Jay Kesan | Publications

Last month, Members of Parliament in the U.K. voted in favor of plain packaging on cigarette packs. The vote came a day after Ireland’s president signed a similar bill into law and two years after Australia passed the same law.  The vote is a blow to tobacco manufacturers and a victory for anti-smoking activists.

Like Australia, the U.K. and Ireland will now require cigarettes to be sold in plain or standardized packs. These packs have the same standard shape and color and allow no branding, designs, or logos. Additionally, the packs will feature graphic images of smoking-related illnesses and textual warnings. Companies will be allowed to print the name of their product on the packs, but the font, color, and size will be standardized.

The law takes away Big Tobacco’s ability to make their products look attractive, particularly to young people. The companies invest a considerable amount of time and money in making sure their product looks appealing enough to capture young people’s attention. Reports on the effect of plain packaging seem to confirm the findings: tobacco consumption in Australia fell 12.2% between December 2013 and December 2014.  In another study, Irish teens between 15 and 16 found the plain packages to be unattractive, and those who already smoked said they would quit if plain packages were introduced. Non-smokers said they would not begin smoking if plain packages appeared on shelves.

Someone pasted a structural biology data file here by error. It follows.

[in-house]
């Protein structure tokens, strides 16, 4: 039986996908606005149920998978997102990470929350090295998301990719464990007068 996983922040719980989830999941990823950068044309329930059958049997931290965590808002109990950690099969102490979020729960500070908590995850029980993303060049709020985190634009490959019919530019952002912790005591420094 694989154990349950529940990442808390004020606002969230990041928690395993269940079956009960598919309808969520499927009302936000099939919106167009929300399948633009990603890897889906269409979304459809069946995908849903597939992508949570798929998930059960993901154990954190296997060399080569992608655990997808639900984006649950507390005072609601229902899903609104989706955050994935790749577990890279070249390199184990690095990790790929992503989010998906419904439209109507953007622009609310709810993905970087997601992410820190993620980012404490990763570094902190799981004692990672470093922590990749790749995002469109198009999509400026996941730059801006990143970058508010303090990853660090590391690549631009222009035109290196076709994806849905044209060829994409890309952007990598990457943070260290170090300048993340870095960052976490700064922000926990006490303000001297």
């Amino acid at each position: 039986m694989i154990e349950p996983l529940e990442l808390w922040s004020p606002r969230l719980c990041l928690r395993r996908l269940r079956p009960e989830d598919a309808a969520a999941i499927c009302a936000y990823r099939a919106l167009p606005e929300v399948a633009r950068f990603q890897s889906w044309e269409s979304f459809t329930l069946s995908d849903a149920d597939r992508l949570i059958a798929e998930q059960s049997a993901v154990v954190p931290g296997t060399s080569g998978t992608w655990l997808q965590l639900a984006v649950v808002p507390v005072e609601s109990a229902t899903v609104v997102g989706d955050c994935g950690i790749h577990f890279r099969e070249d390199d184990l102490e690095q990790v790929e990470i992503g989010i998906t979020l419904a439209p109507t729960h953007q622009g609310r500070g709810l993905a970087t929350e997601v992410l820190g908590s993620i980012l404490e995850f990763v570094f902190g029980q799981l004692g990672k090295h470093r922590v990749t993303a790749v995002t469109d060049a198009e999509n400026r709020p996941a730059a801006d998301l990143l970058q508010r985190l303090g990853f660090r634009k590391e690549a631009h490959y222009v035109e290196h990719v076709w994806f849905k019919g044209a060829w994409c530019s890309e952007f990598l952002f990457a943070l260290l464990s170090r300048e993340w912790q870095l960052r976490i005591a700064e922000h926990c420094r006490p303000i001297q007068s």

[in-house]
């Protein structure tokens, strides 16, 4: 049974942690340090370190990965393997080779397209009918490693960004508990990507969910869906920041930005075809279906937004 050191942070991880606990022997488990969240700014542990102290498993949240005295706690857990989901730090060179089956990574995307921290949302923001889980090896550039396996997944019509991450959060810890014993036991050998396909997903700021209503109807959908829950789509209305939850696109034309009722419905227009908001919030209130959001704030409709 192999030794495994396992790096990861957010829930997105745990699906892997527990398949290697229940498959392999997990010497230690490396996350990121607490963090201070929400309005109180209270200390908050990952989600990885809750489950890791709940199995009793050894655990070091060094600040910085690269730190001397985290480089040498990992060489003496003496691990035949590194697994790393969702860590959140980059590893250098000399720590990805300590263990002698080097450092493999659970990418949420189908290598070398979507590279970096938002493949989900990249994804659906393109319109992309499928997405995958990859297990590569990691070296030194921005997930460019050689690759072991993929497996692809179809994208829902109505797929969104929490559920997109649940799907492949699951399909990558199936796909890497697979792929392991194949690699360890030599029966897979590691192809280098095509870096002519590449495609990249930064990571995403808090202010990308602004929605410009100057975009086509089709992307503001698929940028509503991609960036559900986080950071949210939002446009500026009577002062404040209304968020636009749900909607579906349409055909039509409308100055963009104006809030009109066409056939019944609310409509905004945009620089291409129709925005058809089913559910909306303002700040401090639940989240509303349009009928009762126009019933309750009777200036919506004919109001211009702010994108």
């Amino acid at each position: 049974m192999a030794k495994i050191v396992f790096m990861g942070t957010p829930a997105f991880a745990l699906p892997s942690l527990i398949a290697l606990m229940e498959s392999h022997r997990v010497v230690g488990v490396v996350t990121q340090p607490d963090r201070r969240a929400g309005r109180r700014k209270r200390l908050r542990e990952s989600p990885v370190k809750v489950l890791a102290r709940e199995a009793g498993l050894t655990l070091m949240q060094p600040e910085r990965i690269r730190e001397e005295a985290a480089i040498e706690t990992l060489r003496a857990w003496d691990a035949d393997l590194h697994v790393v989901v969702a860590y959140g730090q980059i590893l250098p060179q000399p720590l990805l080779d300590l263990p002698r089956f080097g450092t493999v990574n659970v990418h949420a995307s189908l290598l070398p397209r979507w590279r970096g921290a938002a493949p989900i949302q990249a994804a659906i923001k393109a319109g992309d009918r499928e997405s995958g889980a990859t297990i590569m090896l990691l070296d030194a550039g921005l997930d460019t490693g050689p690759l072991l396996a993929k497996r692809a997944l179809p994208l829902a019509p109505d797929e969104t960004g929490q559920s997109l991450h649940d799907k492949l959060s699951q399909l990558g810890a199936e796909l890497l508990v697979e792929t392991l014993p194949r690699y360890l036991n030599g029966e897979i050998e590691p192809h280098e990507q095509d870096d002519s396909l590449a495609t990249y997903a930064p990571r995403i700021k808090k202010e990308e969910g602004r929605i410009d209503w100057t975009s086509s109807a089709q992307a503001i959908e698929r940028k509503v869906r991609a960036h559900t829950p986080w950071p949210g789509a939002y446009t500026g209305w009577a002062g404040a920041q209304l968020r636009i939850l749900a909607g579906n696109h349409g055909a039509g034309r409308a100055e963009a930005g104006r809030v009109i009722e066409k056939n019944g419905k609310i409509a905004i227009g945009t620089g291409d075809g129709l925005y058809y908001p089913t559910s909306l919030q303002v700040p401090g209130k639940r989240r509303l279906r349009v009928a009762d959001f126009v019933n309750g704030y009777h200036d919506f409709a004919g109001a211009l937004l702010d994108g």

Big Tobacco views plain packaging as illegal and they are using trademark law to fight plain packaging.  Tobacco manufacturers have trademarks on their product names and package designs, and trademarks are a form of intellectual property.  They urge that the UK legislation is an example of the government taking property away without paying for it.  The UK has statutes that require the government to pay just compensation when it takes private property from a citizen without their consent, similar to the Fifth Amendment in our Constitution.  Cigarette makers argue that even if the property here is not land, and is instead intellectual property—in this case, trademarks—the UK statue should still apply.  While trademarks are typically used to minimize consumer confusion in the market and to protect brands, here we see an interesting use of trademark law to maintain sales of a product that is deemed to be harmful and to perhaps undermine anti-smoking policies. The Lucky Strike cigarette maker has promised to bring legal action if the law passes the UK’s House of Lords, so it then be up to UK courts.

Japan Tobacco International, makers of Camel cigarettes, said the UK law has been rushed without proper scrutiny and consideration purely for political reasons.The law does come at an interesting time:  general election of the next Parliament in the UK is scheduled for May 7th.But the debate about plain packaging is not a new one, as the UK has been actively involved as early as 2013 when Australia passed its own law.

Scotland, France, Finland, Norway, Sweden, and New Zealand are expected to pass similar laws in the near future, and the European Union is also considering it. Though Big Tobacco seems to be fighting a losing battle in Europe, they are on a better footing in the U.S.The FDA lost an action to introduce graphic images on cigarette packs in 2011, and there has been virtually no progress for plain packaging since. Regardless, the empirical data is clear: plain packaging is making a lot of people reconsider smoking, so it may not be long before this matter is brought up once again here at home. 

Author – Jay Kesan

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